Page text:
The Incredible Charlotte Sycamore, by Kate Maddison

The Incredible Charlotte Sycamore, by Kate Maddison (Holiday House, 2013, mg/ya) is a lightly romantic steampunk mystery for tweens (which is not something I get to type every day).  And I love the cover.   It's one I might well hand to the upper middle school girl (7th grade, or so), who isn't quite ready to plunge into the deeper waters of YA speculative fiction/romance, who wants something different and undemanding. That being said, I myself found it somewhat lacking.  It ticked along nicely at a surface level, but never deeply engaged me. 

Charlotte Sycamore, narrator of the story, is certainly not your run-of-the mill alternate-Victorian teenager.  For one thing, her father is Queen Victoria's own physician, elevating her to a social status that may be below that of the nobility but which is very comfortable indeed.   For another, she likes to sneak out of Buckingham Palace at night and practice swordfighting with her friends, Peter and Jillian.  They may be far, far below her socially, but she's happy to defy convention to enjoy their company.

But one night, right as the story opens, the threesome are attacked by savage dogs who appear rabid.  Though their skill at weapons saves their lives, all three are bitten, Jillian gravelly so.  And to add to the horror, the dogs are not normal creatures--they are mechanical monsters.

Charlotte makes it home after summoning help for her friends, but they are placed under guard, presumed victims of rabies.  And indeed, Charlotte herself begins feeling ill.  Snatched perusals of her father's mechanical tomes suggest the worse--that she's going to die.   But even as her symptoms worsen, Charlotte cannot just let the mystery of the mechanical dogs lie. 

Then Jillian and Peter escape from their virtual prison, but are wanted by the law.  Matters get progressively worse, as Jillian nears death, and Peter and Charlotte sicken further.  The rabid mechanical dogs are joined by mechanical bats of death, and Queen Victoria herself is in grave danger....unless Charlotte and her friends can stop the power-hungry twisted genius behind the murderous mechanicals.

So it's a fine story qua story, nicely paced and quite gripping.  The alternate, steampunk Victorian setting was different enough to have zest, without being so different as to overwhelm the story.  I especially like Queen Victoria's magical game pieces! The mystery, however, ends up solving itself--there isn't much actual detection being done by the characters.

There is a romantic triangle, of a mild sort, that is not desperately necessary to the plot. As well as the handsome Peter, Charlotte is good friends with an equally attractive young groom Benjamin; both are attracted to her.  To add to her romantic difficulties, she's been engaged to a naturalist she's never met--he's out of the picture, naturalizing.  For the younger reader, the somewhat unsubtle romantic intrusions may well be appealing; for readers who prefer meaningful build-up to young love, they may not:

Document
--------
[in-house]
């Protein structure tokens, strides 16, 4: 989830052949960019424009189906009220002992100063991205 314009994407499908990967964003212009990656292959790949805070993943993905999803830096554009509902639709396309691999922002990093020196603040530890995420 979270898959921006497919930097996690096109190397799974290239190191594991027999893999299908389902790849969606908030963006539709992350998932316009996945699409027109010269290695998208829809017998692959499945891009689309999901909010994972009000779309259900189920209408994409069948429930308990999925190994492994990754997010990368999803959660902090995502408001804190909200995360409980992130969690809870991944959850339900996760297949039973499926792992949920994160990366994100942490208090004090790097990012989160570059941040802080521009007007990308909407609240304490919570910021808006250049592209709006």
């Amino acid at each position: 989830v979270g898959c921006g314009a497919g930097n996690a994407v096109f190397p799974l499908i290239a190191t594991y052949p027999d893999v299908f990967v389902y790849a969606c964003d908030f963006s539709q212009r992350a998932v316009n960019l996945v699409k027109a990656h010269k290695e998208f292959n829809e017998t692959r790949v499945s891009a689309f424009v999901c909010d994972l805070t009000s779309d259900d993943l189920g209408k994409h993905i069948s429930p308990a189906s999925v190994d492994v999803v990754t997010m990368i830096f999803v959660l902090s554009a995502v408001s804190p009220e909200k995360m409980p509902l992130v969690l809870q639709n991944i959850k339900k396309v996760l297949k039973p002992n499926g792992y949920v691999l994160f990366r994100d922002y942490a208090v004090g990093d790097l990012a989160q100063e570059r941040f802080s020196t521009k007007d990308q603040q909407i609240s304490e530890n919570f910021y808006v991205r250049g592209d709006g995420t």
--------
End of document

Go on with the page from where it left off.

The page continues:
"Take care of yourselves," Peter whispered, more to me than Benjamin.  I thought I detected a look of longing in Peter's smoldering eyes, but then he turned away from me to bravely lead his sister out of danger, his shoulders squared and his long stride resolute.  (pp 179-180).

It was hard to see Peter as a real person. 

And indeed, the book never delivers any convincing depths for its central protagonist, let alone the supporting characters.  Charlotte's interest in the mechanical and natural sciences, for instance, were all well and good--but this is presented at a surficial level, and not as a moving, intrinsically essential, part of her character (and she isn't at all convincing as a methodical, thoughtful, scientist).  Charlotte makes friends with people well-below her social class, but this does not present more than an occasional awkwardness, and without contemplating any big, difficult questions, she's happy to help and be friends with poor people.  For instance, she sends one of the Queen's own surplus baby blankets to a very impoverished barmaid, who cherishes it--I think in real life she'd pawn it quick as a wink.

In short, this isn't real life--it's an fairly entertaining mystery that doesn't ask hard questions of its reimagined historical setting,  or expect too much in the way of characterization from its cast.  

Note on age of reader:  My 10 year old agreed heartily with me that the cover and premise were appealing, but I don't think that besotted teens are really his thing so I'm just going to pass this on to the library.  Charlotte's a teenager, there are lots of romantic intrusions--not 10 year old boy stuff.   The 11 to 12 year old girl, however, who hasn't yet read any fictional smolders, is the perfect target audience (the smoldering only goes as far as a passionate kiss).


  1. Ooo. I'll add this to my list. Thanks for bringing this to my attention. Love the Victorian time period.

  2. Mysteries that solve themselves often frustrate me.

    1. yes--there's so much more emotional involement when you're right there with engaged characters, activly soloving!

  3. I read your first sentence out loud and Bit jumped out of her seat, "What? Really!?! Where?" She'll probably enjoy the besotted teen element too. I will keep an eye out for this one for her though probably not for me. :)

    1. I think not, for you! but Bit may well like it....

  4. I'm glad I read your review before picking this up! Thanks for your honest review.


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